Technically speaking, the term 'hypothesis' refers to a claim derived from a theory, particularly one that is subject to testing. A theory is (as a rule) too broad and general to be tested in and of itself. A hypothesis becomes an exemplar of the theory — an expression of the theory as applied to a specific context — which can then be put into practice. For instance:

  • Theory (evolution): living creatures slowly change over time, adapting to environmental conditions though a process of selection.
  • Hypothesis (bird/dinosaur connection): the last remnants of dinosaurs led to modern birds after a process of selective evolution.

The main difference is that a theory stands on its own, describing a fundamental process in general and abstract terms, while a hypothesis is a speculation about how a theory applies to a real-world context. In the given case, a claim about the philosophical nature of time is best thought of as a theory, since it doesn't seem to based in some broader, more fundamental claim.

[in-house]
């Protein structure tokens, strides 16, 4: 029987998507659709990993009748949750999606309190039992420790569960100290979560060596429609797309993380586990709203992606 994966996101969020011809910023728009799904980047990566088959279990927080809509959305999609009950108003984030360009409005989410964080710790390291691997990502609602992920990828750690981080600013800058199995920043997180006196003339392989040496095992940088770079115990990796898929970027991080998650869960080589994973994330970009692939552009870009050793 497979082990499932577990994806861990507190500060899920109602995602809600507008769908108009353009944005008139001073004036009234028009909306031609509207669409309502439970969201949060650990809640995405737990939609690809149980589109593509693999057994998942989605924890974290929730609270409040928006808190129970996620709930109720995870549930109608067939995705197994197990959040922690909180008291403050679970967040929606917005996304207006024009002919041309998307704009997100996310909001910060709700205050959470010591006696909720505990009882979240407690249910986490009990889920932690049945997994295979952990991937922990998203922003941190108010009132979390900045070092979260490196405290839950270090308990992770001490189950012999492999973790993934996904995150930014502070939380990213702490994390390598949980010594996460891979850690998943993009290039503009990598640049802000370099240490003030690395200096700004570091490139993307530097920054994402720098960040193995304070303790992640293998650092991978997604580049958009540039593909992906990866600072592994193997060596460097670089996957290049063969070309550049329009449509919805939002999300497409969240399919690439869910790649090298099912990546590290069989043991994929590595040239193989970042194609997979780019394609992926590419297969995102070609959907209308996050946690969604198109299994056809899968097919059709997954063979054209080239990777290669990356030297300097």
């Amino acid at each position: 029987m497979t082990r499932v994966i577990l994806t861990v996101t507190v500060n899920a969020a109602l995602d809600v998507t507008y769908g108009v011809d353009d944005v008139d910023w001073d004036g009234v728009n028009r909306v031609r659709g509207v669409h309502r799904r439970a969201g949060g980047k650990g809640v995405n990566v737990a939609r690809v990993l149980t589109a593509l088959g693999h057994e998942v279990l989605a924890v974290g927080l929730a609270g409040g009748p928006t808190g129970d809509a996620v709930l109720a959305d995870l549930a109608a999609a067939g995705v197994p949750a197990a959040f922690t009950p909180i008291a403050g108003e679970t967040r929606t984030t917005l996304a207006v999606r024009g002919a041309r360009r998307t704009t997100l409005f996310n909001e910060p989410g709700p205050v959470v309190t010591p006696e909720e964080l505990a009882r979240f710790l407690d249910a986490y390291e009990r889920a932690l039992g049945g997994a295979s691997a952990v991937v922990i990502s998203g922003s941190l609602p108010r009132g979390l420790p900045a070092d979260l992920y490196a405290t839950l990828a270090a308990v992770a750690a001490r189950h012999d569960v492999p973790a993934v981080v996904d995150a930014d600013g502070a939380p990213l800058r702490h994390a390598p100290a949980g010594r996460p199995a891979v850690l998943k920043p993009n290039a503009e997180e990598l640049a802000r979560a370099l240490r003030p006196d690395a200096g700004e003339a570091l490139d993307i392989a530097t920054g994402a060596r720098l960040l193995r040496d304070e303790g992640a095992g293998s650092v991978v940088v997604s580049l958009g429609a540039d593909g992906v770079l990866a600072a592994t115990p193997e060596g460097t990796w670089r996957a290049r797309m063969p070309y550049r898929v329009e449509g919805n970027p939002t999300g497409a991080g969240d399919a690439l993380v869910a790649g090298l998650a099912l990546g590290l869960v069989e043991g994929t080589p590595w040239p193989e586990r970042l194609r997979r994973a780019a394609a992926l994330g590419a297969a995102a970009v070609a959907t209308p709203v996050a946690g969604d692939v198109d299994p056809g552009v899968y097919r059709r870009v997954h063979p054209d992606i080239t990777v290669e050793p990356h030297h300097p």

Of course, the two terms are often conflated in colloquial language (and sometimes even in scientific language). Someone investigation the bird/dinosaur lineage might think of it as a theory because she is deriving further hypotheses from it (hypotheses about, say, bone morphology), and because she is taking evolution as a pre-given 'fact', not thinking about it as a more general theory. Language is messy and imprecise. It wouldn't necessarily be wrong to talk about A/B-hypotheses, but A/B-theories seems a better fit.

  • You might try to mean “law” instead of the term “hypothesis”. In reality, science we know hypotheses come first which are falsifiable speculation on a observed fact in reality. Then only the tested hypotheses are declared as theories. How come hypotheses come from theories when we had been knowing the opposite? – Sazzad Hissain Khan Sep 26 '20 at 13:40
  • @SazzadHissainKhan: I can't identify what philosophy of science perspective you're working form (aside from the oblique reference to Popper), and no phil-sci perspective I'm aware of puts hypotheses as primary. In reality, we make speculations based on reality, yes, but those are generally referred to as 'theories'. hypotheses don't arise until we have a theory to test. – Ted Wrigley Sep 26 '20 at 15:48